How We As Humans Can Empower Each Other
Yesterday, Thursday, 21 March, was Human Rights Day, a public holiday designed to commemorate the progress South Africa has made in the promotion of citizens’ basic rights. To rectify ills of the past, we now have a progressive constitution that outlines the freedoms we’re entitled to – it exists to protect us, but also to empower us, to help us thrive and develop into the best versions of ourselves.
Such a constitution is critical, but it doesn’t unfortunately have all that much bearing on the myriad subtle, often barely noticeable, ways some of us disenfranchise people in our lives, including those we love.
In every interaction, we have a choice: to empower or to disempower. If we really want to honour the rights of others, we need to do the former.
With this in mind, here’s how we as humans can empower each other daily through our roles as a family member, a friend, a colleague and a member of the community.
As a Family Member
Sometimes the people we’re meant to know best – our family members – are the ones we understand the least. Our proximity to them diminishes our ability to really, truly see them. How do we empower our spouses, our children, our parents and our siblings? We commit to making the effort to understand what makes them tick, what excites them, what motivates them, and we do our best to help them live in those moments more often. We observe and then we encourage and praise, and we withhold criticism and dispiriting remarks.
We also often fall into the habit of either telling our family members what to do (especially when it comes to our partners) or doing it for them (especially when it comes to our children). Neither of those acts are empowering. Rather, we should practice restraint and let our nearest and dearest do things their way, on their terms, and on their own. By giving our loved ones room to figure things out, we communicate confidence in their ability to do so, and in turn make them feel more capable.
As a Friend
There is little that’s more empowering than the feeling of being heard.
Many psychologists base their practice on the power of compassionate listening. And if we want to build up our friends, it’s something we should consider in our interactions with them, too. If we really listen to what our confidants are saying – and we show them so with appropriate body language – we express genuine interest in their thoughts and experiences and we essentially say, “You matter”.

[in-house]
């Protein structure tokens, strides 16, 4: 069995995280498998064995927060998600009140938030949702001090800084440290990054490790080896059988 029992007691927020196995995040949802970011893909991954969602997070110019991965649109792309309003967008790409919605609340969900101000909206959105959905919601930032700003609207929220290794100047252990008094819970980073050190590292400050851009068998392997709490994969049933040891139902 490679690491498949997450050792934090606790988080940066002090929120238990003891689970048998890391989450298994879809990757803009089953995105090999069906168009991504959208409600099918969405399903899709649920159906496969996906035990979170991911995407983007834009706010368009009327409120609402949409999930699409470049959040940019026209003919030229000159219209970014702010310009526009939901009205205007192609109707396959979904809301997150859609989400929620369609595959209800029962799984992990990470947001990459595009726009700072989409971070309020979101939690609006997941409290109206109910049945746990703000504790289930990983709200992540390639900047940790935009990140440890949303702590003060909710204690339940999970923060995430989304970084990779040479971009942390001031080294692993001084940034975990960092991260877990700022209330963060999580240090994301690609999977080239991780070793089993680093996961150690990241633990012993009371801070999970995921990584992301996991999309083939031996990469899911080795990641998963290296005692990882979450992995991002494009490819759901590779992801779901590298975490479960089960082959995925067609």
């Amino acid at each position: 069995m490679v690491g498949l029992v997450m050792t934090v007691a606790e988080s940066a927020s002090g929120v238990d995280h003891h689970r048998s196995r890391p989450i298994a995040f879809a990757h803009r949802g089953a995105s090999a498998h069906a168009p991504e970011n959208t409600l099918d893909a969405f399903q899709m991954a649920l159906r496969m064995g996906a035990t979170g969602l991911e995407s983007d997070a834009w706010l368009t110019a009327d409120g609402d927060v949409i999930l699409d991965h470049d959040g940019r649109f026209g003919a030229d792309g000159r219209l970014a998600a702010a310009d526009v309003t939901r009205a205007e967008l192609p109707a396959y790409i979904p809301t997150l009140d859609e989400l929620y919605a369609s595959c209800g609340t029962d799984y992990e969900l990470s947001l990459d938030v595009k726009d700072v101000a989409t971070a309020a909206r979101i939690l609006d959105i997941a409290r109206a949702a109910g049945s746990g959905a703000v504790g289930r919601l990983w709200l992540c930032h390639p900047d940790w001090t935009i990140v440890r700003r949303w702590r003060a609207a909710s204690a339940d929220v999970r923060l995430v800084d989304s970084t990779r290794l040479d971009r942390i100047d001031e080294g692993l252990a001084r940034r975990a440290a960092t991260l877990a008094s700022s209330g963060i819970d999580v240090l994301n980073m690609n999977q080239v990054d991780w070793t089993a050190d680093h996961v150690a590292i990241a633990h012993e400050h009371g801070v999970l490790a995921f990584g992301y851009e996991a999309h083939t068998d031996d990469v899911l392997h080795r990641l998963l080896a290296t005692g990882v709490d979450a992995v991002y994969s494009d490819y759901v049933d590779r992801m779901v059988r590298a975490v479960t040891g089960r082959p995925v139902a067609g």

Part of being an empowering friend also entails occasionally asking difficult questions – the ones our buddies might be avoiding. By helping our friends to face challenges head on and to actively learn about themselves, we help to give them the tools they need to flourish.
As a Colleague
It’s easy to be so focused on our own career goals and daily duties that we forget about the aspirations of our co-workers. We should all try to step outside of our own space a little more at work, to identify strengths in others and find ways to help them foster their talents. We can bring about powerful change if we focus more on what our colleagues can do than on what they can’t.
If we praise our co-workers, celebrate their wins and assist them when they struggle, we’ll do wonders for their confidence and growth.
As a manager, empowering employees has a lot to do with giving – giving them the space, time, freedom and autonomy they need to learn, test out new ideas, innovate, come up with their own solutions and pursue their own goals, both professional and personal.
As a Member of the Community
Remember the following saying?
Give a man a fish, and you feed him for a day. Teach a man to fish, and you feed him for a lifetime.
You can empower others immensely by mentoring and tutoring them in a discipline you have knowledge in. Teaching a child to read or an adult to use a computer could change the trajectory of their lives. And it doesn’t take all that much from you.
If you want to help empower members of your community, volunteer with an organisation that focuses on skill sharing and upliftment. When picking a cause, it might be worth thinking about basic human rights in South Africa that aren’t being upheld – the right to education, housing, clean water and healthcare, for example – and starting there. There are plenty of initiatives out there trying to fill those gaps.
You can also serve as a scaffolding in society simply by opening your eyes to people around you who are trying to succeed, and then giving them the encouragement and support they need. Stop and listen to a musician busking on the side of the street, or attend amateur artists’ live shows and exhibitions. It’ll take only an hour of your time but may make the world of difference to them.
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